Nearly half of UK workers suffer 'money-related stress' before payday

Abigail Fenton
·Writer
·2 min read
Nearly half of all UK workers feel stressed about money every month. (Francisco Moreno/Unsplash)
One in five have had to resort to payday loans at some point during the last year, while two in five (43%) have been forced to use their overdraft to cover costs in the final week before their next payment. Photo "Francisco Moreno/Unsplash

Nearly half (46%) of all UK workers suffer from money-related stress and anxiety in the week before their next payday, research suggests.

Londoners are the most affected, with three in five (57%) workers in the capital feeling undue pressure during this time, according to research by wage-on-demand app fastPAYE.

These results are somewhat unsurprising, as, two in five (78%) UK workers are living payday to payday as of February 2020 – unable cover unexpected costs when they arise.

As a result of these financial struggles — many of which have been exacerbated by the ongoing COVID-19 pandemic — many workers admitted to turning to “alternative” means of finance as an unfortunate necessity.

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One in five have had to resort to payday loans at some point during the last year, while two in five (43%) have been forced to use their overdraft to cover costs in the final week before their next payment.

Worryingly, the most common “alternative” method of financing credit cards, with 55% being forced to rely on one to get by until the end of the month — potentially wracking up long-term interest in order to survive in the short-term.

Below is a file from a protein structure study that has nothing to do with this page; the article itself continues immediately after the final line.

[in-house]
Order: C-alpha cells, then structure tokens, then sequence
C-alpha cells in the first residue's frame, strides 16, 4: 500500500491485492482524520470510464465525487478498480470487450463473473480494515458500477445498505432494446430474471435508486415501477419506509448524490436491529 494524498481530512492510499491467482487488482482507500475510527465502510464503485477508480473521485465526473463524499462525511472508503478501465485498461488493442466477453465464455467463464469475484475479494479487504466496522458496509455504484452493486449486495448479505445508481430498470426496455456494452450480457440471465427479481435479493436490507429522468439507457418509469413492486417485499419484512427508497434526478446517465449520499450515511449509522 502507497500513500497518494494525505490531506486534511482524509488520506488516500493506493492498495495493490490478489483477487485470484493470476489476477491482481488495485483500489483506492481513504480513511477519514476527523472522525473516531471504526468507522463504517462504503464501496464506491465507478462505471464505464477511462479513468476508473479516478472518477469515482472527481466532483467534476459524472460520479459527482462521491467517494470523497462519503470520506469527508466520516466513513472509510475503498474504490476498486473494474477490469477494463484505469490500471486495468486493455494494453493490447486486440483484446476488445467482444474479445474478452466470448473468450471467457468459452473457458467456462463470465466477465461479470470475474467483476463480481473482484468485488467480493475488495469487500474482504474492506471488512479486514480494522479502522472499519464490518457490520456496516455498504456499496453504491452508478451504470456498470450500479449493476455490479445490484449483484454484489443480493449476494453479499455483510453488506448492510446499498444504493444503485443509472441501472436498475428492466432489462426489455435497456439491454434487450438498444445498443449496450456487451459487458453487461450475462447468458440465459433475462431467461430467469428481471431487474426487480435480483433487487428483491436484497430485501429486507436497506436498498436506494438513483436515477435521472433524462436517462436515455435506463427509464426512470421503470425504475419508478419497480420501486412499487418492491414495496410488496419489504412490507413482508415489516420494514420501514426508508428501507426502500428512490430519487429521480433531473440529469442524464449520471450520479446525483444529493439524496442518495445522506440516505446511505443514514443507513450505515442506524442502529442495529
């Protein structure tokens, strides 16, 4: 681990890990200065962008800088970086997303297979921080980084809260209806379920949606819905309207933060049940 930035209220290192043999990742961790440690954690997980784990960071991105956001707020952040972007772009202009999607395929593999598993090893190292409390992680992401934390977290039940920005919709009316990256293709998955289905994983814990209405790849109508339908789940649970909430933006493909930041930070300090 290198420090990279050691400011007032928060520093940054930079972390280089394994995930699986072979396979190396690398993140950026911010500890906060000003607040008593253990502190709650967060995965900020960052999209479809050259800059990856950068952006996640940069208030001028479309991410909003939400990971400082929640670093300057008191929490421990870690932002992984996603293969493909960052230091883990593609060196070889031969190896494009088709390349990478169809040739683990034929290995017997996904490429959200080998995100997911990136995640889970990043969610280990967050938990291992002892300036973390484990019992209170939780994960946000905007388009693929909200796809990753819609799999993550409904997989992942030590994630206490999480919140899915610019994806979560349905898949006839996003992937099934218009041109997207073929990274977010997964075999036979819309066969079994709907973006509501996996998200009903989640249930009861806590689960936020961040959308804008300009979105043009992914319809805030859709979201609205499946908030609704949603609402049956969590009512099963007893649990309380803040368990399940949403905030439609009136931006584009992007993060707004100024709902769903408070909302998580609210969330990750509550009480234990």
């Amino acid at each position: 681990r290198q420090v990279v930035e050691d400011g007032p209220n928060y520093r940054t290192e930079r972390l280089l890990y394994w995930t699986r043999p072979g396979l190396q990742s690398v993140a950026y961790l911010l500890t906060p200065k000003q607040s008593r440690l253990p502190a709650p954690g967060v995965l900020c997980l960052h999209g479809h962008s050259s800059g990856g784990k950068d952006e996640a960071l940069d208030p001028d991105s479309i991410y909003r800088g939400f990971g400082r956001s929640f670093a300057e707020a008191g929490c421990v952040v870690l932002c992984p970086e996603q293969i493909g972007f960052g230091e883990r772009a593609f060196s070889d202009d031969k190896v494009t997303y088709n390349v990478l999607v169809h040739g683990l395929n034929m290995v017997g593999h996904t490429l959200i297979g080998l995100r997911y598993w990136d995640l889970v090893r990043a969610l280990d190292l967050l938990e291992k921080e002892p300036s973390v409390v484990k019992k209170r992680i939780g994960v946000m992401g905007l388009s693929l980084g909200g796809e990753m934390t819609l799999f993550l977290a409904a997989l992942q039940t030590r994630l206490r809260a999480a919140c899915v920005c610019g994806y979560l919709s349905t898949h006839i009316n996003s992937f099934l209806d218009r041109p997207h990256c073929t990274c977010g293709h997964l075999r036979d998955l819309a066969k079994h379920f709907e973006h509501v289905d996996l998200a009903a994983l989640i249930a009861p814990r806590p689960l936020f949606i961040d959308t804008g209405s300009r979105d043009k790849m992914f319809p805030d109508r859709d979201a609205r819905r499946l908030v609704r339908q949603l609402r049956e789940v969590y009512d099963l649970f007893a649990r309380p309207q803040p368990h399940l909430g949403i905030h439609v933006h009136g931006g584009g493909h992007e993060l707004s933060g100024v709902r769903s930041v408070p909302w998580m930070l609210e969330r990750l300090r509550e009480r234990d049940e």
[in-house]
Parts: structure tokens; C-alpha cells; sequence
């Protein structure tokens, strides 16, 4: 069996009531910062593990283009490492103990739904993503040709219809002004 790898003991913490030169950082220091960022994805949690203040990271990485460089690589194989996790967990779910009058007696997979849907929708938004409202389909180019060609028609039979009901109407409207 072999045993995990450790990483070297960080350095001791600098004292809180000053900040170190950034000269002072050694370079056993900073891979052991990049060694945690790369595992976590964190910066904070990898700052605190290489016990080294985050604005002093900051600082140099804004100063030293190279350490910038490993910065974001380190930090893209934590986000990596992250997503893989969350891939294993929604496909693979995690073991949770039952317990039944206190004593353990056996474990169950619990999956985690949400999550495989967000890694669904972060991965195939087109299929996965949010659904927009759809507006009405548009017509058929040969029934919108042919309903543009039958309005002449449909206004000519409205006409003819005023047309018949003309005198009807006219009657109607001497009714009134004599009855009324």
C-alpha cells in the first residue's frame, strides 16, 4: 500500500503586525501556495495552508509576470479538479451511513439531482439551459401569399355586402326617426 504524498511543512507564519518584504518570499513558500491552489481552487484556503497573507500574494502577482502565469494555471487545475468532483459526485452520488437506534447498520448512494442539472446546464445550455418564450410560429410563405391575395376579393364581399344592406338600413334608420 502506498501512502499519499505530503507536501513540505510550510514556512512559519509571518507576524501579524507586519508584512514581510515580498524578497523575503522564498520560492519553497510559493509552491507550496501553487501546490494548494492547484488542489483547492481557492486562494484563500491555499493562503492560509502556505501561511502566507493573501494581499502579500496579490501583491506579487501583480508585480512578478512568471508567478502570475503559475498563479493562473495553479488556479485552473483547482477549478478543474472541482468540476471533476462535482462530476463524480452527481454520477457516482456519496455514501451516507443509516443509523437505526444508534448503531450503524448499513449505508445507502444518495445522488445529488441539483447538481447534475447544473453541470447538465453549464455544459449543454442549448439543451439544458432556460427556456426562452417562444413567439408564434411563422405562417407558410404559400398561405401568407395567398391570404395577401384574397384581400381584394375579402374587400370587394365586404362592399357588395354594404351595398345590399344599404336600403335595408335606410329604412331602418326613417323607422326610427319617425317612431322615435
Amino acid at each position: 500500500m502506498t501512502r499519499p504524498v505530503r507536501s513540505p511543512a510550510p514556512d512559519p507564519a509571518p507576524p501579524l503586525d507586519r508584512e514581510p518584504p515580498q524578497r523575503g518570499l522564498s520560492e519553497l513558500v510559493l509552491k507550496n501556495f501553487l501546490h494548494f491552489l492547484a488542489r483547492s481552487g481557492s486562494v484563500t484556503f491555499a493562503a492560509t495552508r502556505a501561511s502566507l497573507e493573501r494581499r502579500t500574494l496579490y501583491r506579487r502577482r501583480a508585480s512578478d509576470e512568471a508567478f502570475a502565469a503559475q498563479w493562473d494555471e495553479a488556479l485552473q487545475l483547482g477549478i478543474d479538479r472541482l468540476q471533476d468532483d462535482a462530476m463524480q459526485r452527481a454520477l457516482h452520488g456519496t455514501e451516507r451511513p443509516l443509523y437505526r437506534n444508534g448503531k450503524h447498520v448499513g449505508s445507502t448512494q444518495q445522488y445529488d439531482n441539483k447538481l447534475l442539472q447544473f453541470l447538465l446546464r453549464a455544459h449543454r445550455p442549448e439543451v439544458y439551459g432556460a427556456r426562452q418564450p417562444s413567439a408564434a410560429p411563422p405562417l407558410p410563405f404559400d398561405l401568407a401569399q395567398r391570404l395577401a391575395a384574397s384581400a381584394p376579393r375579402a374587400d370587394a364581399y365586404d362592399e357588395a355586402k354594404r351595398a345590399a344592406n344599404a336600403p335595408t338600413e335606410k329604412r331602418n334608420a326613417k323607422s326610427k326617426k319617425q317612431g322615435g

Over a third (36%) said they are likely to use any money or credit they acquire in order to tide them over in the week before payday to pay for groceries.

Bills (27%), Leisure activities (19%) and house repairs (15%) were also common reasons for additional borrowing, the survey found.

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One in five of workers said they would consider a new job in the same role if it gave them access to their already-earned wages before payday.

“[The findings] are deeply concerning in terms of the implications for people’s mental well-being in the run up to payday — however, they also expose a salary payment structure that is no longer fit for purpose,” said Lee Bowden, fastPAYE’s chief commercial officer.

“As working practices evolve and the way we process and manage money transforms, the way we pay the workforce has barely changed at all.

“With a fifth of those surveyed claiming they would consider moving to another company in the same role if that company gave them access to already earned wages ahead of payday, it’s a sign of the changing times and worker expectations in the modern workplace.”

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